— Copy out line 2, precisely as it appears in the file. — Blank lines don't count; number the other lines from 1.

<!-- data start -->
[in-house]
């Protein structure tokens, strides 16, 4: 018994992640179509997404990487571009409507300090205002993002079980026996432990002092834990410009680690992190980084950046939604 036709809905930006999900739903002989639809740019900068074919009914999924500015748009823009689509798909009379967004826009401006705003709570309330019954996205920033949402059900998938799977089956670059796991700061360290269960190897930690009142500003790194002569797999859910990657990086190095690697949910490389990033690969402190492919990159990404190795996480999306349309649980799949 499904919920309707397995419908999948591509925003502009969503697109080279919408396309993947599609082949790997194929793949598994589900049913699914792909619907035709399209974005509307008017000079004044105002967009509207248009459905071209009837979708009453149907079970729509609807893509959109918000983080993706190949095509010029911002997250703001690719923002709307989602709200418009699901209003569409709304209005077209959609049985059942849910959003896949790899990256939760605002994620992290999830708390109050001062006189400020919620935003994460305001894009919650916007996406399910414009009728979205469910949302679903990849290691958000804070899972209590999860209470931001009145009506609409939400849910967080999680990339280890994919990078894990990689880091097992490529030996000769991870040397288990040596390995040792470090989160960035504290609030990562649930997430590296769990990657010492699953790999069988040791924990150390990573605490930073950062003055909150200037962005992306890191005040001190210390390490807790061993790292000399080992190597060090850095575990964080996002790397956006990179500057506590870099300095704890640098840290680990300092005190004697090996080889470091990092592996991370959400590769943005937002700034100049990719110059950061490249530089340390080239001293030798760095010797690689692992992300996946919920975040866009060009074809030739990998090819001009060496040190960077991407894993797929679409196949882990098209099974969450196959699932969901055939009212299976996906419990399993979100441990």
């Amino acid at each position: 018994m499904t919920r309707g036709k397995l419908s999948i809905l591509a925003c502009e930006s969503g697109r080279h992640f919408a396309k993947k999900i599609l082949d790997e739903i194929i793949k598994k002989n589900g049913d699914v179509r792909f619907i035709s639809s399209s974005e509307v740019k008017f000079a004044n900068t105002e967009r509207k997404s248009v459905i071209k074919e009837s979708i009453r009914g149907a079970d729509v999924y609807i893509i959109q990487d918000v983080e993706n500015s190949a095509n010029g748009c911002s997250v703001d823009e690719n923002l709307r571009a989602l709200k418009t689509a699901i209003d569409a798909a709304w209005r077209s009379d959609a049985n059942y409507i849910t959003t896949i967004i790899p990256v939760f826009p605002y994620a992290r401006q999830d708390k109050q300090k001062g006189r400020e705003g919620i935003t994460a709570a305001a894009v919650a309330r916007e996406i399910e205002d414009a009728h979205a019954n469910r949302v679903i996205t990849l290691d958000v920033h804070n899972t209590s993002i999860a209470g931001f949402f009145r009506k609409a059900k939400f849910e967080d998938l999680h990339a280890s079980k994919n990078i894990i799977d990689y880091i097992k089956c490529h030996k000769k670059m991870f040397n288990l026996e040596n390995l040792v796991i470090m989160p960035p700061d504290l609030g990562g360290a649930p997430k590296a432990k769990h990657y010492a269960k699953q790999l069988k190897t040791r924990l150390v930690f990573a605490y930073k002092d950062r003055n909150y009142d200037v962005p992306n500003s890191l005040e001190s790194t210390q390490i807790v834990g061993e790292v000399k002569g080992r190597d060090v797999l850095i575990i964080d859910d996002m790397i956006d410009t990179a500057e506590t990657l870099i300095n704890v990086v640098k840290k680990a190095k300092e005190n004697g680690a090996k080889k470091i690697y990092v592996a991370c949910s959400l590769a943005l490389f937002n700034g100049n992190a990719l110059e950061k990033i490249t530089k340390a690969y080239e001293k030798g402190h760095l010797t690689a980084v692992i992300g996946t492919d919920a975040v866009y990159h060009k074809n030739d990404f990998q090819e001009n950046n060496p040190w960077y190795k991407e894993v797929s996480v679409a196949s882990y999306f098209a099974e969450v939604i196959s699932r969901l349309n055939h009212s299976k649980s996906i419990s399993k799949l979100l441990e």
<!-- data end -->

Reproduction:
């Protein structure tokens, strides 16, 4: 018994992640179509997404990487571009409507300090205002993002079980026996432990002092834990410009680690992190980084950046939604 036709809905930006999900739903002989639809740019900068074919009914999924500015748009823009689509798909009379967004826009401006705003709570309330019954996205920033949402059900998938799977089956670059796991700061360290269960190897930690009142500003790194002569797999859910990657990086190095690697949910490389990033690969402190492919990159990404190795996480999306349309649980799949 499904919920309707397995419908999948591509925003502009969503697109080279919408396309993947599609082949790997194929793949598994589900049913699914792909619907035709399209974005509307008017000079004044105002967009509207248009459905071209009837979708009453149907079970729509609807893509959109918000983080993706190949095509010029911002997250703001690719923002709307989602709200418009699901209003569409709304209005077209959609049985059942849910959003896949790899990256939760605002994620992290999830708390109050001062006189400020919620935003994460305001894009919650916007996406399910414009009728979205469910949302679903990849290691958000804070899972209590999860209470931001009145009506609409939400849910967080999680990339280890994919990078894990990689880091097992490529030996000769991870040397288990040596390995040792470090989160960035504290609030990562649930997430590296769990990657010492699953790999069988040791924990150390990573605490930073950062003055909150200037962005992306890191005040001190210390390490807790061993790292000399080992190597060090850095575990964080996002790397956006990179500057506590870099300095704890640098840290680990300092005190004697090996080889470091990092592996991370959400590769943005937002700034100049990719110059950061490249530089340390080239001293030798760095010797690689692992992300996946919920975040866009060009074809030739990998090819001009060496040190960077991407894993797929679409196949882990098209099974969450196959699932969901055939009212299976996906419990399993979100441990």